Calculated other (switching) losses = 100% - 91.1% - 7.1% = 1.8%



Scope current L1 inductor (on period) at 5v 1.5 amps.
Above is the on period current through the PFET and L1 inductor. As it is a PFET this is inverted so the pointy bit at the bottom is the max current, the top is zero current. At 1.5A and 32kHz the SMPS is very stable, as switching period is reduced becuase the peaks just hit the 0.32v max current limit set by my choice of 0.18 ohm resistor. (However voltage regulation is still the main regulation).

Duty cycle is about 44%, and current ripple in the inductor is nice and low with inductor current averaging 1.5A (ripple of 0.56A, between 1.22A and 1.78A). The noise spikes I suspect are from from my messy PCB with power and load wires everywhere and 'scope leads laying around next to the PCB and wiring.

...
(waiting to upload the rest of project once thread appears)
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  #2  
Old 12-28-2012, 08:58 PM
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Scope current L1 inductor at 5v 1.0 amps.
Same thing but at 1A. Frequency dropped a bit, closer to the 34063 oscillator freq of 26.2kHz, but still (just) triggering on the max current peaks. Current ripple now larger from approx 0.5A to 1.6A (average output 1A). Timing is still 20uS/hdiv but says 40uS on the screen as I had zoomed my h-axis (sorry).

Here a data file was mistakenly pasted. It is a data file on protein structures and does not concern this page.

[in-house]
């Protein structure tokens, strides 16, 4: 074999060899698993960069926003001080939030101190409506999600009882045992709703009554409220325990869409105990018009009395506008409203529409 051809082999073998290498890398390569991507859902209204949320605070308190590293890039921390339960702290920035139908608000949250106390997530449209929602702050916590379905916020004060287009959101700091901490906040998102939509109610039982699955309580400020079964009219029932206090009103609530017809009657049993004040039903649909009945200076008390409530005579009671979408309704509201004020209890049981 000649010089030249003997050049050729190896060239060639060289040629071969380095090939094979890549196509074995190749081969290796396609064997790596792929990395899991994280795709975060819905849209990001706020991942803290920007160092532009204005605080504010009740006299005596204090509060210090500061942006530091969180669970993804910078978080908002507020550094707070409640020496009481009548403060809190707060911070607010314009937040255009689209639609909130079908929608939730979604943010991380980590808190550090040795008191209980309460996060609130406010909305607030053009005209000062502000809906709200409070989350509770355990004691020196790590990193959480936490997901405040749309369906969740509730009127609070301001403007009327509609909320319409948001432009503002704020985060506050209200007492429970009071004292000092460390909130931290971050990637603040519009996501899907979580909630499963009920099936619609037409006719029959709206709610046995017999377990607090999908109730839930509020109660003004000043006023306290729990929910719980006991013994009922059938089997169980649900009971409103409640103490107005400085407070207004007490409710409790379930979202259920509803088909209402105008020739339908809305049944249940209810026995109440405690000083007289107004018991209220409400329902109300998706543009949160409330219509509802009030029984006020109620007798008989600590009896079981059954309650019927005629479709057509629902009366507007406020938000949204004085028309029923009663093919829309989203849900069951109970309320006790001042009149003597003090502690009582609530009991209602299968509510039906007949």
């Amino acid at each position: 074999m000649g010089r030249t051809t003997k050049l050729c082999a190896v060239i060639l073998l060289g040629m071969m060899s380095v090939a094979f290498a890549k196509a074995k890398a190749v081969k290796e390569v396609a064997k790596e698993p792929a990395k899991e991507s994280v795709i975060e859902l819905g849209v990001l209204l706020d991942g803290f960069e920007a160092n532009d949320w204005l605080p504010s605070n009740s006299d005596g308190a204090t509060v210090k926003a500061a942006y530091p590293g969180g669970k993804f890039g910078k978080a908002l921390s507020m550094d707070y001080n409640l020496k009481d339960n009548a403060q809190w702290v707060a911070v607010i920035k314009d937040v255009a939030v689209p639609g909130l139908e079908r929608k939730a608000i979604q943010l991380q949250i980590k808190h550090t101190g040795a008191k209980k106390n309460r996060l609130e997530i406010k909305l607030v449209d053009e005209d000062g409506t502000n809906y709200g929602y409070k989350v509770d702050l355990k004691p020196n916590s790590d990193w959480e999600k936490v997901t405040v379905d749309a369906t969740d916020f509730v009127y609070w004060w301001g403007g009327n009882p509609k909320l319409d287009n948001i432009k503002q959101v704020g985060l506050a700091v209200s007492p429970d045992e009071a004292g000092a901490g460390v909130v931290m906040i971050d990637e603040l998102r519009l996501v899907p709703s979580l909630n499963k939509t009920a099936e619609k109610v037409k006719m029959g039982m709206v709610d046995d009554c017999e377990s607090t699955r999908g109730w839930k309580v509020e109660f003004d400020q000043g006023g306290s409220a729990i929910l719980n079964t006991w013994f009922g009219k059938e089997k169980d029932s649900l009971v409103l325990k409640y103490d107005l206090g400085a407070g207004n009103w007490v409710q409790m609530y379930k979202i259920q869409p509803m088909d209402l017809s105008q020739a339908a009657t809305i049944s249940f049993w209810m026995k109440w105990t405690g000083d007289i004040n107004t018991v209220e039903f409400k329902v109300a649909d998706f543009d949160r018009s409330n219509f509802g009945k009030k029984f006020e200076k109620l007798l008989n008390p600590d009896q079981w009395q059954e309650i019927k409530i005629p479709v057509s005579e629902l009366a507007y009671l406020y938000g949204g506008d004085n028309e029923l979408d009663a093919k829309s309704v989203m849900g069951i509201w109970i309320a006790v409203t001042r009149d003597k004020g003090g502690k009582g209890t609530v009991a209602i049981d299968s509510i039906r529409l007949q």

Scope current L1 inductor at 5v 0.5 amps.
Here the L1 current has gone "discontinuous" meaning the L1 current is reduced to zero during the end of the off period, and has to start from 0 amps again during every on period. Typical of the regulation system used in a 34063 IC, the timing will "stutter" as needed to maintain Vout regulation at a steady 5.0v. This does not matter and the 34063 can be quite energy efficiency when "stuttering" in discontinuous mode like this. At less than 0.5 amps the stuttering can become very erratic looking, but this is all normal.



PFET drain/source voltage (main switching waveform).
(The PFET on period is the top of the waveform). Above you can see the PFET turnon (through a 10 ohm resistor) is nice and fast, It was about 0.07uS turnon time. However the turnoff is poor, because the turnoff is from a 560 ohm resistor and is slow at 0.8uS. This costs significant efficiency.